She is an environmental scientist. Her sister is getting a PhD in biology at Brown. “Funny how the girls didn’t go into it,” Victor said.
She shrugged. “If I’d shown any interest when I was 11, I’m sure they would have welcomed me.”
Her family’s fireworks business extends beyond sales. Her brother and cousins design and execute public fireworks displays for municipalities and institutions. Does that sound fun, or what? She just shrugs.
Maybe pyromania is a guy thing. I think of how Victor gets so excited by fireworks—the prospect of them and then the detonation of them. To me they’re pretty enough, but typically my aversion to crowds is enough to keep me home or at the movies on July 4th. I’m not crazy about the noise, either. And lately I’ve started to think about how odd it is that we celebrate important occasions with the sights and sounds of conventional warfare.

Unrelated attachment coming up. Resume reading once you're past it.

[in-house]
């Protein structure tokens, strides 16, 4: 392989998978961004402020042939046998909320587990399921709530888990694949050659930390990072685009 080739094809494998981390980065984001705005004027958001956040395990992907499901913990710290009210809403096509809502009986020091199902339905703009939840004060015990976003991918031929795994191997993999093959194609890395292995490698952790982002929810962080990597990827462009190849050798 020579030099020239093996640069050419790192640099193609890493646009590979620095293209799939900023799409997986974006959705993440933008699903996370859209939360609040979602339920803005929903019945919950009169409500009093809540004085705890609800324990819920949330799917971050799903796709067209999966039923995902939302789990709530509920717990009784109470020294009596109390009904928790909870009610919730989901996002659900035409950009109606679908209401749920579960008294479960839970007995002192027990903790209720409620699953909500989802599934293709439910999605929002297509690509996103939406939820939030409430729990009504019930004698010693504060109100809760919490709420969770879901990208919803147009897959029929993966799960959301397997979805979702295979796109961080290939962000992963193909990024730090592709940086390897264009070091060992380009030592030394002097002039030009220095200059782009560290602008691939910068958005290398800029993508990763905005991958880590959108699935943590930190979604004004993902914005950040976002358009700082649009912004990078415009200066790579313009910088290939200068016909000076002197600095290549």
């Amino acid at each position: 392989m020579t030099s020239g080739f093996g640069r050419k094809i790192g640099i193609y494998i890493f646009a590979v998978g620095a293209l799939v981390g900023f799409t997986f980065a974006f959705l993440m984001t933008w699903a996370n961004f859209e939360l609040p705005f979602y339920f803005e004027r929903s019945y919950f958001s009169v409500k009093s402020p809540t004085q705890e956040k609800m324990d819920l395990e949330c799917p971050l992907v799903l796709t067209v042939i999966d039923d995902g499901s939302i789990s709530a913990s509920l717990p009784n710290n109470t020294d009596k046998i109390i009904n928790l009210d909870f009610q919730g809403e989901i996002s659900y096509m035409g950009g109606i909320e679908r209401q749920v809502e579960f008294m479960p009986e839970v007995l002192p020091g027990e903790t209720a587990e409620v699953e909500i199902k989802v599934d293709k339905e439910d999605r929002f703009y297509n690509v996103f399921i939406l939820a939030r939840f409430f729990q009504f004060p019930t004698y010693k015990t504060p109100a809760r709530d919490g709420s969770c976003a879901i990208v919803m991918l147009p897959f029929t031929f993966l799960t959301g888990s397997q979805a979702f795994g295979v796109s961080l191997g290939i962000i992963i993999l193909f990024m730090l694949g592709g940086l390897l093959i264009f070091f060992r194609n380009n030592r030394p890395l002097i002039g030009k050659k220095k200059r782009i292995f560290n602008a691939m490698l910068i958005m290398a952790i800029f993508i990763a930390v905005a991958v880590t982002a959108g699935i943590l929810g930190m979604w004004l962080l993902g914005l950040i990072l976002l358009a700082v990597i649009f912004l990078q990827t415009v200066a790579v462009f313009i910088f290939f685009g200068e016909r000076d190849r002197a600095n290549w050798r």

Her father, retired, now travels to China with her uncle yearly to inspect plant practices and foster relationships with fireworks manufacturers. (Isn’t it funny that we’re buying fireworks from the folks who invented them more than a thousand years ago?) He asked her if she wanted him to bring anything back for her.
“I want to go to China,” she said.
“It’s good to want things,” he said.
Filed in: Gender